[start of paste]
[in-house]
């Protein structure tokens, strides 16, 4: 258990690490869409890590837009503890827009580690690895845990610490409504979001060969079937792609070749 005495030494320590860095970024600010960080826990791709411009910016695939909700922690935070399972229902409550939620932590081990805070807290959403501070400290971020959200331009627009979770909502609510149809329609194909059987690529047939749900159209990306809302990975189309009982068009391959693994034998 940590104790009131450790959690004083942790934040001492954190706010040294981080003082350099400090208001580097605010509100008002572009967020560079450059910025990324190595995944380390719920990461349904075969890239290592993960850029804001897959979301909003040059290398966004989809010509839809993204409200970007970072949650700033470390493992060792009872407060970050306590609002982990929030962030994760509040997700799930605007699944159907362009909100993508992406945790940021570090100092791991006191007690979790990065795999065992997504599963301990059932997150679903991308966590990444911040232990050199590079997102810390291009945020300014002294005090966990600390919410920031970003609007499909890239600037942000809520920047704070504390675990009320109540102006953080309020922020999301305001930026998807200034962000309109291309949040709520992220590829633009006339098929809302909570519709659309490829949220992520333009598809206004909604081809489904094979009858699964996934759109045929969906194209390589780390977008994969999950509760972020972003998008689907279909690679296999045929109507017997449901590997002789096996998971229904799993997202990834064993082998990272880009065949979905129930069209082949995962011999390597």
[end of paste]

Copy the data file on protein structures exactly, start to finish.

[in-house]
């Protein structure tokens, strides 16, 4: 258990690490869409890590837009503890827009580690690895845990610490409504979001060969079937792609070749 005495030494320590860095970024600010960080826990791709411009910016695939909700922690935070399972229902409550939620932590081990805070807290959403501070400290971020959200331009627009979770909502609510149809329609194909059987690529047939749900159209990306809302990975189309009982068009391959693994034998 940590104790009131450790959690004083942790934040001492954190706010040294981080003082350099400090208001580097605010509100008002572009967020560079450059910025990324190595995944380390719920990461349904075969890239290592993960850029804001897959979301909003040059290398966004989809010509839809993204409200970007970072949650700033470390493992060792009872407060970050306590609002982990929030962030994760509040997700799930605007699944159907362009909100993508992406945790940021570090100092791991006191007690979790990065795999065992997504599963301990059932997150679903991308966590990444911040232990050199590079997102810390291009945020300014002294005090966990600390919410920031970003609007499909890239600037942000809520920047704070504390675990009320109540102006953080309020922020999301305001930026998807200034962000309109291309949040709520992220590829633009006339098929809302909570519709659309490829949220992520333009598809206004909604081809489904094979009858699964996934759109045929969906194209390589780390977008994969999950509760972020972003998008689907279909690679296999045929109507017997449901590997002789096996998971229904799993997202990834064993082998990272880009065949979905129930069209082949995962011999390597």